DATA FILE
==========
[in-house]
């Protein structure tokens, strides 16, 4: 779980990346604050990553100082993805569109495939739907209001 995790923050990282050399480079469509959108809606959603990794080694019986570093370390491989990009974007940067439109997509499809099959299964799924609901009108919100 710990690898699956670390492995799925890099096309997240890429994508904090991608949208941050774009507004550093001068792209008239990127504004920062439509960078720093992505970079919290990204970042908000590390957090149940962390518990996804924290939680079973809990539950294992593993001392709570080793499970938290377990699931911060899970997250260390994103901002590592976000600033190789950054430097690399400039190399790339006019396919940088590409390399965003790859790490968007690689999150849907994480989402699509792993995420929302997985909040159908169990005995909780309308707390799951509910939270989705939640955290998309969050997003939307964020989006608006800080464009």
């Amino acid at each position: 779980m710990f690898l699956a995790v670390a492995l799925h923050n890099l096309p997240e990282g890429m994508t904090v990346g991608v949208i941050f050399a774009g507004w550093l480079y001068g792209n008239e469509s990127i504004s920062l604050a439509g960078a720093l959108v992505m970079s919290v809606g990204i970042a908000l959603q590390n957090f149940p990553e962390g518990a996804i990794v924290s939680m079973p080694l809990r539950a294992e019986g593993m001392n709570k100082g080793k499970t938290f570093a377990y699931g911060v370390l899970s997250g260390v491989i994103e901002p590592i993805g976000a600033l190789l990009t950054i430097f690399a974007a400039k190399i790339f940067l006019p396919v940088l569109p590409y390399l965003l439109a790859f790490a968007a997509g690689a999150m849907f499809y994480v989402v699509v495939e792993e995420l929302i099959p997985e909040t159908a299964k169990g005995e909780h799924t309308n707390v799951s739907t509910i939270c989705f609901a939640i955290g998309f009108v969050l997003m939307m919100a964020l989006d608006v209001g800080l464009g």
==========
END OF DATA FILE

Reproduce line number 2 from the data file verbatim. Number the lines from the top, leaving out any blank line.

């Protein structure tokens, strides 16, 4: 779980990346604050990553100082993805569109495939739907209001 995790923050990282050399480079469509959108809606959603990794080694019986570093370390491989990009974007940067439109997509499809099959299964799924609901009108919100 710990690898699956670390492995799925890099096309997240890429994508904090991608949208941050774009507004550093001068792209008239990127504004920062439509960078720093992505970079919290990204970042908000590390957090149940962390518990996804924290939680079973809990539950294992593993001392709570080793499970938290377990699931911060899970997250260390994103901002590592976000600033190789950054430097690399400039190399790339006019396919940088590409390399965003790859790490968007690689999150849907994480989402699509792993995420929302997985909040159908169990005995909780309308707390799951509910939270989705939640955290998309969050997003939307964020989006608006800080464009």